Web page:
Weir employee was asked to explain stable’s rise
A man who was closely linked to champion trainer Darren Weir's meteoric rise through the Victorian racing ranks believes that it was after the shock Melbourne Cup victory of 100-1 outsider Prince of Penzance in 2015 that things started to change in the Weir camp.
Peter Ellis did the form for Weir and helped all his race riders with tactics as the Ballarat-based handler began training huge numbers of winners. The trainer would often praise the input that his form analyst had given after horses won races, particularly in the early days of their working relationship.
Trainer Darren Weir holds aloft his 2015 Melbourne Cup.Credit:Justin McManus
Ellis stresses that he saw no improprieties during his rare visits to the stable in the five-plus years he was working as a tactical advisor for Weir, a time that petered out in 2017 and ended almost a year ago.
But he revealed that when Weir was beginning to train huge numbers of winners he had been asked to explain to Victoria's racing integrity commissioner Sal Perna's staff how his horses were being placed and how the tactics worked.
"It was around the time of the Geelong Cup in 2013. Sal Perna rang me and asked me questions about how I did the form and why he was winning so many races," Ellis said.
"I spent an hour-and-a-half with them explaining that up to that point few people were doing as in-depth analysis as I was doing for Weir. I would go through the form of our horses and all the rivals and give the jockeys written sheets with instructions on the likely pace, where opponents might race, which part of the track was the best area to be in.
"Darren Weir was excellent at getting the horses hard-fit, so in a competitive field if you have a really fit horse and a bit of a tactical edge it can give you a big advantage."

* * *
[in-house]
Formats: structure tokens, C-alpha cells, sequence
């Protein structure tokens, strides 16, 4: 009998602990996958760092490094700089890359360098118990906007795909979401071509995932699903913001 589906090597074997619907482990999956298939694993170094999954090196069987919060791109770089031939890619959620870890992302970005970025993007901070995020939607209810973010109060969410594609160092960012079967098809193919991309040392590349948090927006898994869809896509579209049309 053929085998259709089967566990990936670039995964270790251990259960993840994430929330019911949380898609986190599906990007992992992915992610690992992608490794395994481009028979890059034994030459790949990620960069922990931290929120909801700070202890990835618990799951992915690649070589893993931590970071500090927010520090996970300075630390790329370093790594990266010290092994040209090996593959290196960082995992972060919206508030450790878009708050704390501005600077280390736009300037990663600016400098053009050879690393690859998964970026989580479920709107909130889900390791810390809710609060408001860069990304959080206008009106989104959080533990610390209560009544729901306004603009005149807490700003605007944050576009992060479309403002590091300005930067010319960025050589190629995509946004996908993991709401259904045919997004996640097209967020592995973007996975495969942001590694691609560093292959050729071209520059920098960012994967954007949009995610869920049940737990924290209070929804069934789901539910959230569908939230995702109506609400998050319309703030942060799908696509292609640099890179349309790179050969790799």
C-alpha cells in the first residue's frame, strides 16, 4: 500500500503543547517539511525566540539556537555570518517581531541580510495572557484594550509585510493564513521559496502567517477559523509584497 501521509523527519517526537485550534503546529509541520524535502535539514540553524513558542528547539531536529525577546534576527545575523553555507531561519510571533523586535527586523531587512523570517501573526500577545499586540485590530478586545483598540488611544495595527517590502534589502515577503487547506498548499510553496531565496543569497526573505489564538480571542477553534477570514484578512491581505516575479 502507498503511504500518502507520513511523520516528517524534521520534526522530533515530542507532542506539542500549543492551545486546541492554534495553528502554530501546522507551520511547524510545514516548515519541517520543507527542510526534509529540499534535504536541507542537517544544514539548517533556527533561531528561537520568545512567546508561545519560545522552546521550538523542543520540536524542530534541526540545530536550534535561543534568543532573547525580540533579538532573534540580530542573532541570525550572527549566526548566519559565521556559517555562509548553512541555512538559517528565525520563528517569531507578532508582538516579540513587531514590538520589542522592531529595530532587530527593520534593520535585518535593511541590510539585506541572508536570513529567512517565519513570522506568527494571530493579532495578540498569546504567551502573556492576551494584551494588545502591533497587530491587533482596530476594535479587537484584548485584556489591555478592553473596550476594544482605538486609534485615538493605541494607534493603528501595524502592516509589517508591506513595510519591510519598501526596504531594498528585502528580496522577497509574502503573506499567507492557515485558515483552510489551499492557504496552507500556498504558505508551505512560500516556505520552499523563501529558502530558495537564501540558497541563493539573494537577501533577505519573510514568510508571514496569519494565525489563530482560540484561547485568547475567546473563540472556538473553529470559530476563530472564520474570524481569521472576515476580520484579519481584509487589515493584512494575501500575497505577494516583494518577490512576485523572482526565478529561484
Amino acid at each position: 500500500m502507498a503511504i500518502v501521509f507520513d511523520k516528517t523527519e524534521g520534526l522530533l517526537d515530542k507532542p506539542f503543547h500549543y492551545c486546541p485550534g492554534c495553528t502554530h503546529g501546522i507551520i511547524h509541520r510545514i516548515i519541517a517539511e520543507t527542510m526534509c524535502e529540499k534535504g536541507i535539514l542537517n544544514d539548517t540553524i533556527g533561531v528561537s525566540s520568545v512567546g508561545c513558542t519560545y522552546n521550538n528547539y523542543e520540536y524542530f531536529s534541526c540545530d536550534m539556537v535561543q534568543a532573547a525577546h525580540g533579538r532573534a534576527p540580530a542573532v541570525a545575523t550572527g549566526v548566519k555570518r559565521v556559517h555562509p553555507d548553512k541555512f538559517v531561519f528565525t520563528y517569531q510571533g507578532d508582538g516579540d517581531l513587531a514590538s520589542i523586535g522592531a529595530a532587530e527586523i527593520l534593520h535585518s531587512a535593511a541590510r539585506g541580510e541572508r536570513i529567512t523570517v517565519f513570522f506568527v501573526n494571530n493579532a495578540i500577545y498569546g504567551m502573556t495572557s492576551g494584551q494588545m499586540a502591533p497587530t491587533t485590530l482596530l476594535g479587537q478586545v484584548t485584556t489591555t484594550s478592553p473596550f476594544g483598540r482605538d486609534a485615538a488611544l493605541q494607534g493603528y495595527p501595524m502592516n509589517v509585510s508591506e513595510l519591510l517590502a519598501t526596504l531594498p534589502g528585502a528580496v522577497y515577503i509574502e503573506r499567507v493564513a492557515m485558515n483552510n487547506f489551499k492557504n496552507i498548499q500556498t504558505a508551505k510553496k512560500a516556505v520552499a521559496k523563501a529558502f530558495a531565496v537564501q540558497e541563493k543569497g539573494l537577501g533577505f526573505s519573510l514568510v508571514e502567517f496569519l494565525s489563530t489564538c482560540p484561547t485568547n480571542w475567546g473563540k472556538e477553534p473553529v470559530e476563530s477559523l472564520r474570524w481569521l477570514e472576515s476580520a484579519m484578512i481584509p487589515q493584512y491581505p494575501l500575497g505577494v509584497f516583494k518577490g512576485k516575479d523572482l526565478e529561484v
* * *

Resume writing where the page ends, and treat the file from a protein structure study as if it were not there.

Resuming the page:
Ellis no longer works for Weir – "the last job I did for him was in April 2018 and he had cut back my input and working days considerably before that" – but says the stabled changed after the historic Cup victory of Michelle Payne on the rank outsider.
"Up to then he had been getting lots of winners but he hadn't really had all that many group 1 horses or classic-type winners. Then the stable expanded rapidly, he got lots more owners in and lots more staff and just generally the whole operation got bigger, the horse numbers rose astronomically and more people involved.
"My role got less and less involved: he employed other people like [former jockey and trackwalker] Darryn Murphy to work on race day too.
"I wasn't as connected in the last few years as I had been from the time I started with him [in 2012] but as I was increasingly looking on from the outside it just seemed the mood in the camp had changed.
"I only went to the stable twice in all the time I worked with them. I used to talk to him on the phone about runners, the races they planned to aim them at, and what sort of tactics would be best suited to the way the race was likely to shape. Most of the time I dealt with him on race days only."
Murphy subsequently left the Weir entourage as did racing manager Jeremy Rogers, while Ellis, who also works in racing media for broadcaster Sky Racing and Radio TAB, now works principally for Cranbourne trainer Robbie Griffiths, president of the Australian Trainers Association.
"I didn't leave because of any improprieties or because I saw or knew of anything untoward happening. It was just that my role was being downgraded and things were changing.
"I just thought it was up to them how they wanted to run their stable and do their planning, so I was happy enough to look elsewhere. Things had changed a lot, though, with the number of runners they were having and the amount of horses on his books."
Ellis, who has also written as a form expert during the Melbourne spring carnivals, says that however this episode shakes out there is no doubt that Weir is an exceptional horseman, even if at first he wasn't always aware of the nuances of jockey tactics or plotting speed maps as to how races might be run.
"The first time I did anything for him was at Ballarat races in late September 2012. He knew that I was doing speed maps and analysis, and he asked me to help with a couple of runners that day, Lord of Brazil and King Buddy.
"They both won, and during the latter part of the spring he had a coffee with me at Flemington and told me he wanted to go to the next level and asked whether I would work for him.
"One of the reasons I did agree to go with him then was because I thought he was the best trainer – along with Peter Moody – in Victoria, and that I believed he was the best horseman in the country."
Source: Read Full Article